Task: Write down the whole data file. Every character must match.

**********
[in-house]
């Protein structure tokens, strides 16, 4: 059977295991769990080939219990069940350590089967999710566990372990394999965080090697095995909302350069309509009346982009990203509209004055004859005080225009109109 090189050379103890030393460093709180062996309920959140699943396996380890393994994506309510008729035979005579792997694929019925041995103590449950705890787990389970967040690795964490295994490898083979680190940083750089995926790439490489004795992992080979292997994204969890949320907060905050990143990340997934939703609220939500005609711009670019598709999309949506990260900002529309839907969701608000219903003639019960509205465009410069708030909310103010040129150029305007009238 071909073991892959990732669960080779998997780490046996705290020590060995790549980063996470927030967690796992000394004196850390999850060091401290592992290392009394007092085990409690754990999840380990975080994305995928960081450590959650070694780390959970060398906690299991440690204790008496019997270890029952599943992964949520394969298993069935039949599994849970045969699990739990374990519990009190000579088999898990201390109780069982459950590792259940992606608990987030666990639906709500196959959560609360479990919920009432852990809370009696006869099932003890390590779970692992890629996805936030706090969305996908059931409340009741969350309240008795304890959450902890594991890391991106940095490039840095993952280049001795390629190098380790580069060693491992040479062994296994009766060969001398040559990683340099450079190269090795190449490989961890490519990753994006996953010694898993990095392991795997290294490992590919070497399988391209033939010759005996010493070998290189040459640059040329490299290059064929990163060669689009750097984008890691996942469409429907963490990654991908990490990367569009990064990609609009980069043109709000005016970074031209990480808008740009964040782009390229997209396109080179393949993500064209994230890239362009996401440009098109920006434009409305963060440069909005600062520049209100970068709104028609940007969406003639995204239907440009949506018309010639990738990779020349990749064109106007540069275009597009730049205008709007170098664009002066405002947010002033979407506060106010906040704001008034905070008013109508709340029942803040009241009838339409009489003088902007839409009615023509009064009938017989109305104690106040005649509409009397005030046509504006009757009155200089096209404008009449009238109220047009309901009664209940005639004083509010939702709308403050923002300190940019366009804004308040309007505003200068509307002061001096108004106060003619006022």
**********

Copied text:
[in-house]
């Protein structure tokens, strides 16, 4: 059977295991769990080939219990069940350590089967999710566990372990394999965080090697095995909302350069309509009346982009990203509209004055004859005080225009109109 090189050379103890030393460093709180062996309920959140699943396996380890393994994506309510008729035979005579792997694929019925041995103590449950705890787990389970967040690795964490295994490898083979680190940083750089995926790439490489004795992992080979292997994204969890949320907060905050990143990340997934939703609220939500005609711009670019598709999309949506990260900002529309839907969701608000219903003639019960509205465009410069708030909310103010040129150029305007009238 071909073991892959990732669960080779998997780490046996705290020590060995790549980063996470927030967690796992000394004196850390999850060091401290592992290392009394007092085990409690754990999840380990975080994305995928960081450590959650070694780390959970060398906690299991440690204790008496019997270890029952599943992964949520394969298993069935039949599994849970045969699990739990374990519990009190000579088999898990201390109780069982459950590792259940992606608990987030666990639906709500196959959560609360479990919920009432852990809370009696006869099932003890390590779970692992890629996805936030706090969305996908059931409340009741969350309240008795304890959450902890594991890391991106940095490039840095993952280049001795390629190098380790580069060693491992040479062994296994009766060969001398040559990683340099450079190269090795190449490989961890490519990753994006996953010694898993990095392991795997290294490992590919070497399988391209033939010759005996010493070998290189040459640059040329490299290059064929990163060669689009750097984008890691996942469409429907963490990654991908990490990367569009990064990609609009980069043109709000005016970074031209990480808008740009964040782009390229997209396109080179393949993500064209994230890239362009996401440009098109920006434009409305963060440069909005600062520049209100970068709104028609940007969406003639995204239907440009949506018309010639990738990779020349990749064109106007540069275009597009730049205008709007170098664009002066405002947010002033979407506060106010906040704001008034905070008013109508709340029942803040009241009838339409009489003088902007839409009615023509009064009938017989109305104690106040005649509409009397005030046509504006009757009155200089096209404008009449009238109220047009309901009664209940005639004083509010939702709308403050923002300190940019366009804004308040309007505003200068509307002061001096108004106060003619006022």